The Government’s white paper in March 2018 proposed that the Pensions Regulator should issue a revised code of practice focusing on how prudence is demonstrated when assessing scheme liabilities, appropriate factors for recovery plans, and ensuring that a long-term view is considered when setting the funding objective. Some or all of the funding standards contained in this revised code would be given statutory force.


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Recent determinations of the Pensions Ombudsman¹ have considered the extent to which employers should provide information on pension rights to employees who have notified them of a terminal illness.

The law

There is no general duty on employers to advise employees about their pension rights, or to safeguard employees’ economic well-being. Indeed, the law prohibits anyone other than a person authorised by the Financial Conduct Authority from advising on pension rights.

However, a distinction should be drawn between “advising” and “providing information”. In some situations the law imposes specific duties on employers to provide information about pension rights to employees. When the law is silent, however, getting things right can be tricky.


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Mayer Brown’s UK Pensions Group has launched a monthly video series providing a snapshot of recent developments and issues of current importance in the UK pensions industry. In the first episode, available on our YouTube channel, partner Richard Goldstein looks at the issue of DB superfunds and, in particular, the UK government’s recent consultation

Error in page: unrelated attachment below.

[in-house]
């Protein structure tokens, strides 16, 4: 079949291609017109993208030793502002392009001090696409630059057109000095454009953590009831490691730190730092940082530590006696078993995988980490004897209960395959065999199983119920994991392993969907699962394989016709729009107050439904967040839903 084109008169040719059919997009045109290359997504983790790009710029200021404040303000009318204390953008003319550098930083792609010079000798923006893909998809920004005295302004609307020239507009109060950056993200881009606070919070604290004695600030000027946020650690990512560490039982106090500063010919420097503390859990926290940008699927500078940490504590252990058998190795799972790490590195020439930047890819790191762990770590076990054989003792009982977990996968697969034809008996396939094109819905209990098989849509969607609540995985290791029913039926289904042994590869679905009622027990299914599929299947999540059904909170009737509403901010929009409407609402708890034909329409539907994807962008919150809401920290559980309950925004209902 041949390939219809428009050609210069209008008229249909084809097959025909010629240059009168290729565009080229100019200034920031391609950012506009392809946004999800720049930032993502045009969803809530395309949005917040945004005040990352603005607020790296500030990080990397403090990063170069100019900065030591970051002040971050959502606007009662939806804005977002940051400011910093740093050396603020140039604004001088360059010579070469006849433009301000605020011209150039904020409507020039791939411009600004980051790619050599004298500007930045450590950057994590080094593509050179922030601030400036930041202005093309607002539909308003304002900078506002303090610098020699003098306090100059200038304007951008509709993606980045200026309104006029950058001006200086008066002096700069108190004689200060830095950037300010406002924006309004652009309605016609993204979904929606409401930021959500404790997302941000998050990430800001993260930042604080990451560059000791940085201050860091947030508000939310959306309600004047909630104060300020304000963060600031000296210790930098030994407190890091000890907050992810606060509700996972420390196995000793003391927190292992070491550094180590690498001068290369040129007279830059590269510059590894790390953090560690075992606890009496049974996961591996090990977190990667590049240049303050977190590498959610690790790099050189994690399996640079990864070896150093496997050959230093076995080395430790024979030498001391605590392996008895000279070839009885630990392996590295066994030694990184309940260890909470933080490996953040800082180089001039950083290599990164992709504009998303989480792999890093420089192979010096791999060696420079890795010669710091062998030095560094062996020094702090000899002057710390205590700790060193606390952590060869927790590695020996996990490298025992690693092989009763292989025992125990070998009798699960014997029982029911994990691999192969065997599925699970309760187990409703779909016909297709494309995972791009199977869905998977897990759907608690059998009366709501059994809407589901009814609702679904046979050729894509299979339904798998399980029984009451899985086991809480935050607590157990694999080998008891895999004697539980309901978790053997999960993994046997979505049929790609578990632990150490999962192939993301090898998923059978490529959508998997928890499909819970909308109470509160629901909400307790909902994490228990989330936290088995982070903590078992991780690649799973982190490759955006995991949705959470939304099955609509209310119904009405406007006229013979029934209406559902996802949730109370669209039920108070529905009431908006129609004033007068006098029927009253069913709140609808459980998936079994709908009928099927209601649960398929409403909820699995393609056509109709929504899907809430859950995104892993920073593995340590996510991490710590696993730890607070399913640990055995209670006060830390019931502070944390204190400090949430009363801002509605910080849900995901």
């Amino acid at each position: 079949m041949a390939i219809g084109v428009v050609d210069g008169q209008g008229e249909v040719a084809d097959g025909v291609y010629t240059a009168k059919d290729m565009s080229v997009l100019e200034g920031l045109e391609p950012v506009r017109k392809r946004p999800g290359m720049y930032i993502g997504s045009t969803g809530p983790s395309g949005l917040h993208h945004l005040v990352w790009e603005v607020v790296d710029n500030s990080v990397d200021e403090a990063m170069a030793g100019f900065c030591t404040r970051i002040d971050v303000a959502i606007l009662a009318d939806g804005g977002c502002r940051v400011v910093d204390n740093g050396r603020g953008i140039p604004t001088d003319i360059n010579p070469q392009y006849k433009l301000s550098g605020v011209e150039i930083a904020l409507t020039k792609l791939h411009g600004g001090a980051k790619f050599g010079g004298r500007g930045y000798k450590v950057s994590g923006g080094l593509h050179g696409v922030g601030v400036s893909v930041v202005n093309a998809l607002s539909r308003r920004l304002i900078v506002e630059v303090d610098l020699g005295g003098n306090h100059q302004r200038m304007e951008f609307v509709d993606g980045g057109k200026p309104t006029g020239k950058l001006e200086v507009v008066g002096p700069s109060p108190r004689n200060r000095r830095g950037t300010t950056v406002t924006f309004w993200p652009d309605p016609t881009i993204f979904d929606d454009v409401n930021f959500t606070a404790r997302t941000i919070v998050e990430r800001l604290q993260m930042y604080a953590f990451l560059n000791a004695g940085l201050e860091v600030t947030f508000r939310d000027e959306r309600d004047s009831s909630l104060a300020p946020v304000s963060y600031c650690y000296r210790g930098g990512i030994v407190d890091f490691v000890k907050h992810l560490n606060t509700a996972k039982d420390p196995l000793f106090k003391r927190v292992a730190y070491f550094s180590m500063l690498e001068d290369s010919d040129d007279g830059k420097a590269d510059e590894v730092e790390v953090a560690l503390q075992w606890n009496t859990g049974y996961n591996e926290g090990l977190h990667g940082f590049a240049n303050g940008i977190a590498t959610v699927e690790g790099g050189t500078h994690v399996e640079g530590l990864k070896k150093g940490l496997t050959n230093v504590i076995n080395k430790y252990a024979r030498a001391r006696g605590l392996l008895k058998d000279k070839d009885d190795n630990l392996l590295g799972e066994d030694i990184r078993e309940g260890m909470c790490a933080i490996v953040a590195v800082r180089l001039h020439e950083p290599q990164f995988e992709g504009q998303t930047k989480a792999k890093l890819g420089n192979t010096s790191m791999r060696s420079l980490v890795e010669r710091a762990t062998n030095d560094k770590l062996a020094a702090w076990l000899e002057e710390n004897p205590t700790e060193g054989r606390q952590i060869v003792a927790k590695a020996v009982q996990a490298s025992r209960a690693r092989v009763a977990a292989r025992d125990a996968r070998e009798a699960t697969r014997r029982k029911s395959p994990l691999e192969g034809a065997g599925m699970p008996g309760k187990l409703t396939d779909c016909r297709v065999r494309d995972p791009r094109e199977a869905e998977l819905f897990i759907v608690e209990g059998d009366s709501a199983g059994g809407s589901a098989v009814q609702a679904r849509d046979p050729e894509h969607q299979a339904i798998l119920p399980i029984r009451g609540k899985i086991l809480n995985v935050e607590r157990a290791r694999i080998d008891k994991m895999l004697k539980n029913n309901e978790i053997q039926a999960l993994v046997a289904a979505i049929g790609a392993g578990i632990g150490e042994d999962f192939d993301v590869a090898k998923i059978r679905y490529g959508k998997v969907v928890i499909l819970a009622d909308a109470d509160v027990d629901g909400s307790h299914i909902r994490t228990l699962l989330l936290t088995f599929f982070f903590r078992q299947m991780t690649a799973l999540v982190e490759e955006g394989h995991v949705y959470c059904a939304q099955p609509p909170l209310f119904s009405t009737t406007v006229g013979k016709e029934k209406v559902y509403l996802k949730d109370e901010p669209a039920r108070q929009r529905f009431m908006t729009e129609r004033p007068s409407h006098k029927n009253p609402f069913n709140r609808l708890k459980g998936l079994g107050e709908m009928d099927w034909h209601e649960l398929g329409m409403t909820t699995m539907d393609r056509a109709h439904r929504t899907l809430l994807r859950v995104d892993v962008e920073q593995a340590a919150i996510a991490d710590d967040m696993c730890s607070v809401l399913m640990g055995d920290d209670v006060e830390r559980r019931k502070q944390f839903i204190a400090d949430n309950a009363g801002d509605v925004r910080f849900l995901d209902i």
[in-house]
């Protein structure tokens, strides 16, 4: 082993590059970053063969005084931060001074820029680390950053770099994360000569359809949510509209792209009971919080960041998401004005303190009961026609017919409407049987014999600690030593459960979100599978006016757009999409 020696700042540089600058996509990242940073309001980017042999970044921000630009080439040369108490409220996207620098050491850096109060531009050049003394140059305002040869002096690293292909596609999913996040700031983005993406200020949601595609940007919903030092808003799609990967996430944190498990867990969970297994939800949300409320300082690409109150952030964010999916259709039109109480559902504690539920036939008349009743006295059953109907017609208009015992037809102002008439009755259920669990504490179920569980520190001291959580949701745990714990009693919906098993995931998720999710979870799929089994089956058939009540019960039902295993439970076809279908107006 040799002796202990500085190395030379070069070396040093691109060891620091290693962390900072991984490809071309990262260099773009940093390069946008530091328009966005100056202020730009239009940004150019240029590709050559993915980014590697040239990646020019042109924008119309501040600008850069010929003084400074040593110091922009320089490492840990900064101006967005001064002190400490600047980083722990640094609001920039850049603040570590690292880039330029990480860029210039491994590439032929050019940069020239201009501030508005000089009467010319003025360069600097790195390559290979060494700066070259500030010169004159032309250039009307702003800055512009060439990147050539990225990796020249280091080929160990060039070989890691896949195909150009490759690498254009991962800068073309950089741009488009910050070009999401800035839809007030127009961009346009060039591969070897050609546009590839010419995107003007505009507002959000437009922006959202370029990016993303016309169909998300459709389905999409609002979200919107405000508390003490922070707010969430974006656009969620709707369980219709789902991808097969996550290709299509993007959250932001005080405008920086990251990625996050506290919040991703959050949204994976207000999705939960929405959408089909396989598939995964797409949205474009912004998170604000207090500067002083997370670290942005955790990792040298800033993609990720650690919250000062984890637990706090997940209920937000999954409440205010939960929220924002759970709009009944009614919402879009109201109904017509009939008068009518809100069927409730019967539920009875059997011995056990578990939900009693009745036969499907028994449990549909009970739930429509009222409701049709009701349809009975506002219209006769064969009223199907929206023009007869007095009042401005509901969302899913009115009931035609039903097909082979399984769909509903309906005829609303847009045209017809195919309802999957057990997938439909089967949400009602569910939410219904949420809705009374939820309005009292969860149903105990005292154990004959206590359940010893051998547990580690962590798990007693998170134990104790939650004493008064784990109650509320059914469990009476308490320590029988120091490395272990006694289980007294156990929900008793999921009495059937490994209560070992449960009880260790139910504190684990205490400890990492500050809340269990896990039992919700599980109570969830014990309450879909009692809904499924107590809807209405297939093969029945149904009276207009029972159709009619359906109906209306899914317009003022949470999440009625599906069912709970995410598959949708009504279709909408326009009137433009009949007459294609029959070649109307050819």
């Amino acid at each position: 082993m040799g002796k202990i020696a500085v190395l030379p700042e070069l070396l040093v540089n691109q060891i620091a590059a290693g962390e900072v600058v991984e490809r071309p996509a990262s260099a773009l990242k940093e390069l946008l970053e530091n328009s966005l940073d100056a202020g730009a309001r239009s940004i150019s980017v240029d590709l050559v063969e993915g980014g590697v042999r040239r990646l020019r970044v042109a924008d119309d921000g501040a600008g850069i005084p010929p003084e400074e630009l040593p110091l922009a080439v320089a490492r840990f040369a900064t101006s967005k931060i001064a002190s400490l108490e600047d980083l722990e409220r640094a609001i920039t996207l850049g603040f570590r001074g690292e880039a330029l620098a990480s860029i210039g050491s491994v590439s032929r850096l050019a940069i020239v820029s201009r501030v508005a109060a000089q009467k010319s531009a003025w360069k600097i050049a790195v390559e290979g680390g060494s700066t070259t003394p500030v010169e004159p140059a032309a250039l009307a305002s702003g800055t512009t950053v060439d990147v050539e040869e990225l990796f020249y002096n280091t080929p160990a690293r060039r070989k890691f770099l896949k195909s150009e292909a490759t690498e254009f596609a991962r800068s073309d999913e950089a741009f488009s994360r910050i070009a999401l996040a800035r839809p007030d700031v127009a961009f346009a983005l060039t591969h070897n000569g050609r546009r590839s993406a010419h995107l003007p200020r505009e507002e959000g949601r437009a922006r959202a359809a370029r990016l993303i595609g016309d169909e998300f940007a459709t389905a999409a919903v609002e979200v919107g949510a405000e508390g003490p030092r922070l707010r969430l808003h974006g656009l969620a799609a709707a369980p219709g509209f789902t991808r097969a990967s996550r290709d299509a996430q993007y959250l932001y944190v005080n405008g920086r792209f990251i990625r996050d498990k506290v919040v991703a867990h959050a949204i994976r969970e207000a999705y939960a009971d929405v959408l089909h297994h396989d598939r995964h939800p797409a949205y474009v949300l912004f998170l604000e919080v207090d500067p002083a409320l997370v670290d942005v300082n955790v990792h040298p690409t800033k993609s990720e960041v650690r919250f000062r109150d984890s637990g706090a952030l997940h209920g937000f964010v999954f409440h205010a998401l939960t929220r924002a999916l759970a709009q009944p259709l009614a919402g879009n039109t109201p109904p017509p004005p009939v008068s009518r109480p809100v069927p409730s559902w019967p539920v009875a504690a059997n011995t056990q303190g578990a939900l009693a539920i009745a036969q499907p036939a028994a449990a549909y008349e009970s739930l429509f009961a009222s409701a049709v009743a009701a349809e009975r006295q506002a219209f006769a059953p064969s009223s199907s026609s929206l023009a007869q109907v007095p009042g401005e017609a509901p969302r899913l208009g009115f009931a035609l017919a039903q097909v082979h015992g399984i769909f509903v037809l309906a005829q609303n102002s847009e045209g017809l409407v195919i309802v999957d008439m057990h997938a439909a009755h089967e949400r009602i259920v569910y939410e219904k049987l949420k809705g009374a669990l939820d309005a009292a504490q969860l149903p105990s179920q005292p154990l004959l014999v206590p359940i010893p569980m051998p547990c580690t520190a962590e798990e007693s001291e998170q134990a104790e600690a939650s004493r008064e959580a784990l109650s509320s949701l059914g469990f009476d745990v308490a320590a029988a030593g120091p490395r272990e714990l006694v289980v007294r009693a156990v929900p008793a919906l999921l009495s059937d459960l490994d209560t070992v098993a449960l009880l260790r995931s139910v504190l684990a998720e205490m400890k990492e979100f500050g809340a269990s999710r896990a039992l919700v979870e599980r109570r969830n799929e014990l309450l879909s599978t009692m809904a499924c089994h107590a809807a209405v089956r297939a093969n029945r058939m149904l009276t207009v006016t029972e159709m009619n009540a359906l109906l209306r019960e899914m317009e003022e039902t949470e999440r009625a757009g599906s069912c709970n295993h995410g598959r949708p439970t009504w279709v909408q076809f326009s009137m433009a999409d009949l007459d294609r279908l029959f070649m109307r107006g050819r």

We recently advised a pension scheme on a buy-out of its defined benefit (DB) liabilities with an insurer. In the run up to the transaction, the employer and the trustees looked very carefully at whether the scheme had enough assets to make the transaction possible. It was touch and go, but in the end the assets were just enough.

This made me think about how important taking benefit de-risking action as part of the journey to full funding can be. On its own, each benefit de-risking step does not have a transformative effect on funding. But, as part of a wider programme of funding and investment action, benefit de-risking can make the difference between getting to 100% funding on a buy-out basis and not.


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Guaranteed minimum pension (GMP) conversion offers the opportunity for defined benefit schemes to simplify their benefits, potentially saving costs and making schemes more attractive to be bought out with an insurer.

Age-old question

One of the great unanswered questions of pensions law has finally being answered. In October last year, the High Court in the Lloyds Bank case determined that pension schemes have to equalise for the effect of GMPs. As part of the judgment, the Court confirmed the effectiveness of the GMP conversion legislation issued by the Department of Work and Pensions (DWP).

Also, in a follow-up judgment, the Court confirmed that GMP conversion, known as the “D2 method”, can be used as a route to achieve equalisation. This effectively allows a scheme to pay the higher of two amounts, based on the value of the member’s GMP and an opposite sex comparator’s GMP, rather than run on dual records for service between May 1990 and April 1997.